Customer Service | Help | FAQ | PEP-Easy | Report a Data Error | About
Tip: To sort articles by Rankā€¦

PEP-Web Tip of the Day

You can specify Rank as the sort order when searching (it’s the default) which will put the articles which best matched your search on the top, and the complete results in descending relevance to your search. This feature is useful for finding the most important articles on a specific topic.

You can also change the sort order of results by selecting rank at the top of the search results pane after you perform a search. Note that rank order after a search only ranks up to 1000 maximum results that were returned; specifying rank in the search dialog ranks all possibilities before choosing the final 1000 (or less) to return.

For the complete list of tips, see PEP-Web Tips on the PEP-Web support page.

Gibbs, P.L. (2004). The Struggle to Know What is Real. Psychoanal. Rev., 91(5):615-641.

(2004). Psychoanalytic Review, 91(5):615-641

The Struggle to Know What is Real

Patricia L. Gibbs, M.A., Ph.D.

There has been long discussion of what is now commonly referred to as the regressed preoedipally organized patient. Such a patient is seen as having a more primitive level of psychic organization than the oedipal patient, with ego and self development, object relations, and drive organization reflecting the primacy of the dyadic maternal relationship in the transference. The countertransference reactions associated with such patients have many similarities, though the specific dynamics and diagnoses may vary widely within these common responses. Such patients may be called by many diagnoses and descriptions—to name a few: borderline personality, difficult-to-treat, regressed, psychotic, and infantile. Many analysts now see such patients; however, I believe that a way of understanding and utilizing the countertransference reactions associated with the analysis of these patients has yet to be fully integrated into our clinical theory, practices, and training procedures.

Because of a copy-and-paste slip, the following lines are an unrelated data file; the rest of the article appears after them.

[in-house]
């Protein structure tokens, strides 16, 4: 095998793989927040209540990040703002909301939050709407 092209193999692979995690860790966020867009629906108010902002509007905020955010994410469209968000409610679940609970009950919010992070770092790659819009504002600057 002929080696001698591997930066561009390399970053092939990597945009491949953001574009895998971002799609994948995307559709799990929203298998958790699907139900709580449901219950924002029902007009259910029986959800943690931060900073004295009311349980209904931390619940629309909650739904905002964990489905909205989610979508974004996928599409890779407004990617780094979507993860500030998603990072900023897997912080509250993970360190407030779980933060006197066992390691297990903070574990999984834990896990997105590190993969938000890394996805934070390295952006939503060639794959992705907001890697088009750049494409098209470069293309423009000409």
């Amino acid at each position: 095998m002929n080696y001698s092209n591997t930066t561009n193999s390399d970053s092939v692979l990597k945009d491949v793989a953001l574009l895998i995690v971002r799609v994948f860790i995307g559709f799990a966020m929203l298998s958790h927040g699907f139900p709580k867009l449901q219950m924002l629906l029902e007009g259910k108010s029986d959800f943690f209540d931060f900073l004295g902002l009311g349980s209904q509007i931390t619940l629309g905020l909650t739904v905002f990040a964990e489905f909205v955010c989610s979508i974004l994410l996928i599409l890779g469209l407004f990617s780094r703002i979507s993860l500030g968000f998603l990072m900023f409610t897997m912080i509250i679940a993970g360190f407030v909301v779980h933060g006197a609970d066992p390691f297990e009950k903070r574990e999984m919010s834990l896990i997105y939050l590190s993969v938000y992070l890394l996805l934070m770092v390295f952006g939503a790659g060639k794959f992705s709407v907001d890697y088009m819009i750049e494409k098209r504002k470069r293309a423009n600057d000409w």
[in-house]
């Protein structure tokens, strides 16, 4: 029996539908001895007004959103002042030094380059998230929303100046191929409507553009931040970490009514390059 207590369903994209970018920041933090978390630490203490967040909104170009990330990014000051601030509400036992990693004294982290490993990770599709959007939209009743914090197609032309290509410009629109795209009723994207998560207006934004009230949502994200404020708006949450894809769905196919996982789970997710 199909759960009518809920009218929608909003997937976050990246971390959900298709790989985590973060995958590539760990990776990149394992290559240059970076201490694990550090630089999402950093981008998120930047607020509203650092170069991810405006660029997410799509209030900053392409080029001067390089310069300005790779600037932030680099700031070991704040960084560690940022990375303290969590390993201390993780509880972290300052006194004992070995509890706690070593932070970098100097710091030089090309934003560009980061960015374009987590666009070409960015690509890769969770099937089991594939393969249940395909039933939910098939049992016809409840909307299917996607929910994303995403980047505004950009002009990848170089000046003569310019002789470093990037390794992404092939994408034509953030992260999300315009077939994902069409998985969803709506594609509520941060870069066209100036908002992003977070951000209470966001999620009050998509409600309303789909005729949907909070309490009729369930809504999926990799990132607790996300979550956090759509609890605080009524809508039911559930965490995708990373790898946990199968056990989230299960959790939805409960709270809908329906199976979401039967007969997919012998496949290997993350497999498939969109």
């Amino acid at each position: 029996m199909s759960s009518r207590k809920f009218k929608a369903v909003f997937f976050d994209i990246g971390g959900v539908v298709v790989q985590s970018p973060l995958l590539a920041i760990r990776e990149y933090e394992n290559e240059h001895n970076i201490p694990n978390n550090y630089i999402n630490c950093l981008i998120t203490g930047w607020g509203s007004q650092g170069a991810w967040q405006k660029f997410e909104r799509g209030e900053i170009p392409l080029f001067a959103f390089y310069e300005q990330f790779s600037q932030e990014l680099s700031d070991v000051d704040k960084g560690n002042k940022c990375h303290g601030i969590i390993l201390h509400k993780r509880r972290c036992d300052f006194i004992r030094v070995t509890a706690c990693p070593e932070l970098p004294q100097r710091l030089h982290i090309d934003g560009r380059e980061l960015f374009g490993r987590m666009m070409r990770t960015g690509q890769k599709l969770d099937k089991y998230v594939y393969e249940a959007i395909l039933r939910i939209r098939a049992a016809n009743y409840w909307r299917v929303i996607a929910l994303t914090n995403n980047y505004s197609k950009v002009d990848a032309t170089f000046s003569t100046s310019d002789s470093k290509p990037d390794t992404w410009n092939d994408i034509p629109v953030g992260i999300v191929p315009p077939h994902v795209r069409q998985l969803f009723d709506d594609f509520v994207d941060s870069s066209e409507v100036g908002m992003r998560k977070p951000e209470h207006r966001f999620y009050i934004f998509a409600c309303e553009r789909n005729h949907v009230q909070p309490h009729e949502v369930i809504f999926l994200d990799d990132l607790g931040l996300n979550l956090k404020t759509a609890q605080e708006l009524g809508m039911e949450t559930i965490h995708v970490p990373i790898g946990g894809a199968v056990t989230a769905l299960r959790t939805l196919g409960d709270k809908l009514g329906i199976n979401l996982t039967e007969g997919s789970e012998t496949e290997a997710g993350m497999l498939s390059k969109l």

In the case that will be discussed in this article, the patient, who started analysis as a training control case, was severely regressed and acting out, and had considerable difficulty establishing a sense of reality. This could be thought of both in terms of her relying massively on omnipotent fantasies, and having insufficient affective maturation to sustain reliable and consistent reality testing. The patient used the dyadic transference organized around the denial of reality, commonly seen in the paranoid-schizoid position, to defend against the depression that would result should she progress in the analysis.

[This is a summary or excerpt from the full text of the book or article. The full text of the document is available to subscribers.]

Copyright © 2021, Psychoanalytic Electronic Publishing, ISSN 2472-6982 Customer Service | Help | FAQ | Download PEP Bibliography | Report a Data Error | About

WARNING! This text is printed for personal use. It is copyright to the journal in which it originally appeared. It is illegal to redistribute it in any form.